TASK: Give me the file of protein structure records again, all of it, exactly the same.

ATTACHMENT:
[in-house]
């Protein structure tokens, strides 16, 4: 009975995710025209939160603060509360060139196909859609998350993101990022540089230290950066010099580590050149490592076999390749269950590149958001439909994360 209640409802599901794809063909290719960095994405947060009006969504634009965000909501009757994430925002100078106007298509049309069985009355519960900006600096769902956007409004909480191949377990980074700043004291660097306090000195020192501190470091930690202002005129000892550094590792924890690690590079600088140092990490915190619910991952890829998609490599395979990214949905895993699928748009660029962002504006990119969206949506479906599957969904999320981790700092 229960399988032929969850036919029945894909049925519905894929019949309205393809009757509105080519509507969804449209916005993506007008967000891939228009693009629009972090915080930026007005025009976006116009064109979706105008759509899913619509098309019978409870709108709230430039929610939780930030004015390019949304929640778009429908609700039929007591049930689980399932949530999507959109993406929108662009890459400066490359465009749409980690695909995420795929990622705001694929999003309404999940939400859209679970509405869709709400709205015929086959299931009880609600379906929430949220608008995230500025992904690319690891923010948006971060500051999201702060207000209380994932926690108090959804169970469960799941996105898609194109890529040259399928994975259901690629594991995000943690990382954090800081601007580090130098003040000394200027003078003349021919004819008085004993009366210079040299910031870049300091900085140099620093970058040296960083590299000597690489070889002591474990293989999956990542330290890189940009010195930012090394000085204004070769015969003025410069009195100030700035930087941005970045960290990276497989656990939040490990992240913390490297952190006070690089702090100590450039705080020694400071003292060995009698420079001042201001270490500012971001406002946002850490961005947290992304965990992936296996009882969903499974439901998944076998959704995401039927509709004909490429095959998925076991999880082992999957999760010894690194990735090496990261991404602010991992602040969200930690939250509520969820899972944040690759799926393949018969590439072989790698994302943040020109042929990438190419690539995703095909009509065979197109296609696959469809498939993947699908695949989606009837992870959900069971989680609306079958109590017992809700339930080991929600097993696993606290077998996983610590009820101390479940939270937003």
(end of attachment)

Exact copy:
[in-house]
């Protein structure tokens, strides 16, 4: 009975995710025209939160603060509360060139196909859609998350993101990022540089230290950066010099580590050149490592076999390749269950590149958001439909994360 209640409802599901794809063909290719960095994405947060009006969504634009965000909501009757994430925002100078106007298509049309069985009355519960900006600096769902956007409004909480191949377990980074700043004291660097306090000195020192501190470091930690202002005129000892550094590792924890690690590079600088140092990490915190619910991952890829998609490599395979990214949905895993699928748009660029962002504006990119969206949506479906599957969904999320981790700092 229960399988032929969850036919029945894909049925519905894929019949309205393809009757509105080519509507969804449209916005993506007008967000891939228009693009629009972090915080930026007005025009976006116009064109979706105008759509899913619509098309019978409870709108709230430039929610939780930030004015390019949304929640778009429908609700039929007591049930689980399932949530999507959109993406929108662009890459400066490359465009749409980690695909995420795929990622705001694929999003309404999940939400859209679970509405869709709400709205015929086959299931009880609600379906929430949220608008995230500025992904690319690891923010948006971060500051999201702060207000209380994932926690108090959804169970469960799941996105898609194109890529040259399928994975259901690629594991995000943690990382954090800081601007580090130098003040000394200027003078003349021919004819008085004993009366210079040299910031870049300091900085140099620093970058040296960083590299000597690489070889002591474990293989999956990542330290890189940009010195930012090394000085204004070769015969003025410069009195100030700035930087941005970045960290990276497989656990939040490990992240913390490297952190006070690089702090100590450039705080020694400071003292060995009698420079001042201001270490500012971001406002946002850490961005947290992304965990992936296996009882969903499974439901998944076998959704995401039927509709004909490429095959998925076991999880082992999957999760010894690194990735090496990261991404602010991992602040969200930690939250509520969820899972944040690759799926393949018969590439072989790698994302943040020109042929990438190419690539995703095909009509065979197109296609696959469809498939993947699908695949989606009837992870959900069971989680609306079958109590017992809700339930080991929600097993696993606290077998996983610590009820101390479940939270937003």